MANCHESTER, Maine — Ricky Jones is having a pretty good summer on the golf course.
On Thursday, he added another piece of hardware to his trophy collection when he captured the 94th Maine Amateur Championship at Augusta Country Club.
The two-shot victory by the Thomaston standout was his third in the tournament and also marked his third of the season in challenging competitions.
Last month, the 41-year-old Jones again claimed Maine’s spot in the U.S. Amateur Public Links Championship. He departs Friday for Lorton, Va., where he will compete in his fourth Publinx national event.
Jones has been among the state’s top amateurs for a long time, but he had experienced a drought in major tournaments since winning the Bunyan in 2007.
Last winter, he embarked on a new conditioning regimen which he believes has been instrumental in his resurgence.
“Last year I was getting a little bit tired and not hitting it as far,” conceded Jones, who decided to get into better shape.
He rises early most mornings to participate in a CrossFit class that he said includes a well-rounded series of cardiovascular and weight training exercises.
Frustrated with his inability to come through and win tournaments in recent years, Jones got back into an exercise program because a similar approach had aided his play several years ago.
“I had lost some tournaments, so I just said, what else can I do, instead of finishing second or third, to be first?” he said.
He had made a similar commitment in 2002 (he won the Maine Amateur in 2003 and 2004), citing the trend in professional golf.
“If you look at the golfers on Tour, they’re all physically fit,” Jones said. “At the time it was the Tiger [Woods] era where he was physically fit and everybody was talking about being physically fit.”
Jones hopes the dedication to his fitness program will continue to pay dividends on the golf course.
Jones admitted he had a pretty good case of nerves before the start of Thursday’s final round.
But they weren’t the worst he had ever experienced.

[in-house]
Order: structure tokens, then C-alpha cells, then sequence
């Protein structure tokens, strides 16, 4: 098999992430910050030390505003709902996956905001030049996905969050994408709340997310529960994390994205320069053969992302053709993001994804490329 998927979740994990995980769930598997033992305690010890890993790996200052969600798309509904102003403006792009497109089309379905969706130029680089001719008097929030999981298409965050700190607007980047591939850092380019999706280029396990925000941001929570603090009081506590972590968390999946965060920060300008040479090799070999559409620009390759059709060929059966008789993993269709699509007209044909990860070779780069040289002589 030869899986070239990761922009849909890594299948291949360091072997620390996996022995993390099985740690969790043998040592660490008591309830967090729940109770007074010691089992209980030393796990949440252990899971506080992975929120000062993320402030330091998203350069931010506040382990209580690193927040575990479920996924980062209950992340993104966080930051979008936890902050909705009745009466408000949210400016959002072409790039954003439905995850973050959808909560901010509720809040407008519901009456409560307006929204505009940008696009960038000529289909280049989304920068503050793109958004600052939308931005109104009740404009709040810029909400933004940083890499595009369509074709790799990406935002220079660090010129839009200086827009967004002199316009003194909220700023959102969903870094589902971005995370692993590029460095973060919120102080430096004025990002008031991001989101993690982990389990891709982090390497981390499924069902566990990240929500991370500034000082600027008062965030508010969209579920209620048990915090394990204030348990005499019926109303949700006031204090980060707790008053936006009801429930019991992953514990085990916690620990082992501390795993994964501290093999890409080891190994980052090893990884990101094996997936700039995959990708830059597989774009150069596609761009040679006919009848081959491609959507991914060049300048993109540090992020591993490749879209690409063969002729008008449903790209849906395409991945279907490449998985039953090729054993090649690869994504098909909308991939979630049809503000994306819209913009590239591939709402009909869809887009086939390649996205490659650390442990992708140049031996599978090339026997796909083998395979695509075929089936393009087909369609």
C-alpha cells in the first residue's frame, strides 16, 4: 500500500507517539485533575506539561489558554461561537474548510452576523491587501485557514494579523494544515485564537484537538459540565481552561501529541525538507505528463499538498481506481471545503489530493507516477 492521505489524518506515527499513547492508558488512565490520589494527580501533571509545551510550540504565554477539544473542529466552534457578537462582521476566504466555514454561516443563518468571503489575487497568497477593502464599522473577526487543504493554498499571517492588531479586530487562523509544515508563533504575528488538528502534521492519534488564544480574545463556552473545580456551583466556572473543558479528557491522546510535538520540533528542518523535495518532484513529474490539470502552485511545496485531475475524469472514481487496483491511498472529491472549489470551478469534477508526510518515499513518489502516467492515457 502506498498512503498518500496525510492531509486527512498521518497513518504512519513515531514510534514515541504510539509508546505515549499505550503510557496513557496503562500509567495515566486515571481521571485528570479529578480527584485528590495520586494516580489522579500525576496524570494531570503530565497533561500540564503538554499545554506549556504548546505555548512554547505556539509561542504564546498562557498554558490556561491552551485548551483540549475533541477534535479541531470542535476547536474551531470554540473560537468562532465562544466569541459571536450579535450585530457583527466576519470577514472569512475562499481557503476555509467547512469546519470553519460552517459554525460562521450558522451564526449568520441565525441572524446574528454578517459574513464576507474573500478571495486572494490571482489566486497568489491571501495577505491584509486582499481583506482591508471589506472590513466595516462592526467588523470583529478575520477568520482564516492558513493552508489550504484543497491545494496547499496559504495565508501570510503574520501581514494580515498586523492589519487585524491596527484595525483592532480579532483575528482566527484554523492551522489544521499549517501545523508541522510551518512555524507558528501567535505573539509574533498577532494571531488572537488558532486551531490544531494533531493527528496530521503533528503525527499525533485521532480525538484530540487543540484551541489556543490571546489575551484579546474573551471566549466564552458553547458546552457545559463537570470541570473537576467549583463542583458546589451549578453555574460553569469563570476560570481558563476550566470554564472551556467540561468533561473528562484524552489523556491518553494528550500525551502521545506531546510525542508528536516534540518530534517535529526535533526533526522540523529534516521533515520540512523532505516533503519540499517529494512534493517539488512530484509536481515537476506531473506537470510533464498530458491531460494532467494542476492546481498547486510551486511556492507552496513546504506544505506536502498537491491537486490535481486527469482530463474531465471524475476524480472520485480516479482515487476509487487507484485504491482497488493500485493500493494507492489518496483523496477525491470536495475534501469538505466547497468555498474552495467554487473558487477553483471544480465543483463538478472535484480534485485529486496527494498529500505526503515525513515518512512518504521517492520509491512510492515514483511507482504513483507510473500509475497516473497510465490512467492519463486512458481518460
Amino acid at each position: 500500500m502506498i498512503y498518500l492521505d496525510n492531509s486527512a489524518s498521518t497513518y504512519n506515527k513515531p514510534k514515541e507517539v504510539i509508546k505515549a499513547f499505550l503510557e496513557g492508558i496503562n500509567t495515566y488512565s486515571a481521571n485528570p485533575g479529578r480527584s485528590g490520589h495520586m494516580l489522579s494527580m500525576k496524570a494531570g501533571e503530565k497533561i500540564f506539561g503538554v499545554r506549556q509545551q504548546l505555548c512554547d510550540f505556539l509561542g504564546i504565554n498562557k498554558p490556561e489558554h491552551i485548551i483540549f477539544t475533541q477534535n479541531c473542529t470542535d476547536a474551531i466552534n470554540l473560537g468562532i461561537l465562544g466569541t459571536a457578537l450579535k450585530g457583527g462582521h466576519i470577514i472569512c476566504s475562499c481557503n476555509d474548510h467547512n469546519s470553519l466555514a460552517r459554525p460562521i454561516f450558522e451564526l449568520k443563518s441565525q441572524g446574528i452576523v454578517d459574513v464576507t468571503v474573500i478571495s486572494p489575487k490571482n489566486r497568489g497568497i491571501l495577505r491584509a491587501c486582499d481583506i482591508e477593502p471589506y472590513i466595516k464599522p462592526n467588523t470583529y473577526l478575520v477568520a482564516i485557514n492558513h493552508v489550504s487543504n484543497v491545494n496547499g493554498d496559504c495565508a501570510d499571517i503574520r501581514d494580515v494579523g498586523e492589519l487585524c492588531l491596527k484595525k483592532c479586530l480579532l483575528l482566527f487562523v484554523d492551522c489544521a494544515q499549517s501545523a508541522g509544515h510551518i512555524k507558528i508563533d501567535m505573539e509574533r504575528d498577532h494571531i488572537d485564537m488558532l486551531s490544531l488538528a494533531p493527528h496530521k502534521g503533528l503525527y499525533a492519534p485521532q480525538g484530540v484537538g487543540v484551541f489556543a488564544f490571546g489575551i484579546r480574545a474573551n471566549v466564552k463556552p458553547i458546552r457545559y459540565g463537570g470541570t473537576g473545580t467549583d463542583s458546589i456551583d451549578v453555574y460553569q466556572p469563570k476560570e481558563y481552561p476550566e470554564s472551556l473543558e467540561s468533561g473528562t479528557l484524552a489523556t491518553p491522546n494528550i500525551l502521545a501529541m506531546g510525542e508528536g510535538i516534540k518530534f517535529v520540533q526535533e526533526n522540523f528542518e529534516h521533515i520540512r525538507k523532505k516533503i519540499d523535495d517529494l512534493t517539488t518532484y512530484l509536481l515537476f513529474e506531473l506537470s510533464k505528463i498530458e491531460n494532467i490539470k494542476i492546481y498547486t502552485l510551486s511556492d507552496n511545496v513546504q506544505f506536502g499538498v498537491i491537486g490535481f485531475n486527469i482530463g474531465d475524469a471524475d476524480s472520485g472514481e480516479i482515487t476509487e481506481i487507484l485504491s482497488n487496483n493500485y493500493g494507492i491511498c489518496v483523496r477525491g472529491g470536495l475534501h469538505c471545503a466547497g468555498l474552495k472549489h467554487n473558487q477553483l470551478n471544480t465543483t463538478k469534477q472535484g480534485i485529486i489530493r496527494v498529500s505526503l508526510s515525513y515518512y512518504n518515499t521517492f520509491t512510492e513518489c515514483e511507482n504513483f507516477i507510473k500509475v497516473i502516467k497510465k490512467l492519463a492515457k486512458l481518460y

“I was standing on the first tee and I was telling my caddie [Jon Hardy], the butterflies in my stomach are going, but not quite as bad as when I played Dustin Johnson in the U.S. Amateur and there’s a hundred people standing around,” he offered.
Johnson has gone on to have a successful career on the PGA Tour, winning seven events so far.
Jones played the Maine Amateur in the company of his good friend Harvey, who served as his caddie.
The two play together in the weekly Maine State Golf Association tournaments and are both members of the Samoset Resort in Rockport.
“It gives me someone to talk to,” said Jones, who enjoyed several light moments with Harvey during Thursday’s round.
“He’s kind of doing all the dirty work,” he added, pointing out Harvey’s help on looking at lines of putts as an important contribution.
Second-place finisher Tommy Stirling of Gorham also was the beneficiary of some sage advice from his caddie, two-time Maine Amateur winner Ron Brown.
Both men work at Golf and Ski Warehouse and Brown had promised Stirling he would carry his bag if he earned a spot in the final threesome.
Jones did a pretty good job remaining patient Thursday and a handful of times successfully resisted the urge to be aggressive with shots.
It even happened on the 18th fairway, with Jones comfortably ahead of Stirling.
“I had a three-stroke lead and I was like, should I take it over the creek [on my second shot] or lay up short?” he said. “I grabbed a club to go over it and then I was like, what am I doing? I have a three-shot lead.”
The 94th Maine Amateur marked the final amateur tournament for two Maine players.
Three-time Amateur champion Ryan Gay of Pittston and two-time tourney runner-up J.J. Harris of Bath are turning professional on Friday.
The players are scheduled to compete in a pro-am event at Bath Golf Club that will serve as their debut in the moneymaking ranks.
Harris finished third in the Maine Amateur with a two-day total of 2-over 212, while Gay was tied for fourth place at 213.
Longtime Maine golf star Mark Plummer had another strong performance at a Maine Amateur.
This time, the 13-time champion was playing on his home course. The 61-year-old Plummer took seventh place with a 216.
He shared the three-day event with brother Steve serving as his caddie but the tournament was somewhat bittersweet as their father, Stanley, died in May at age 92.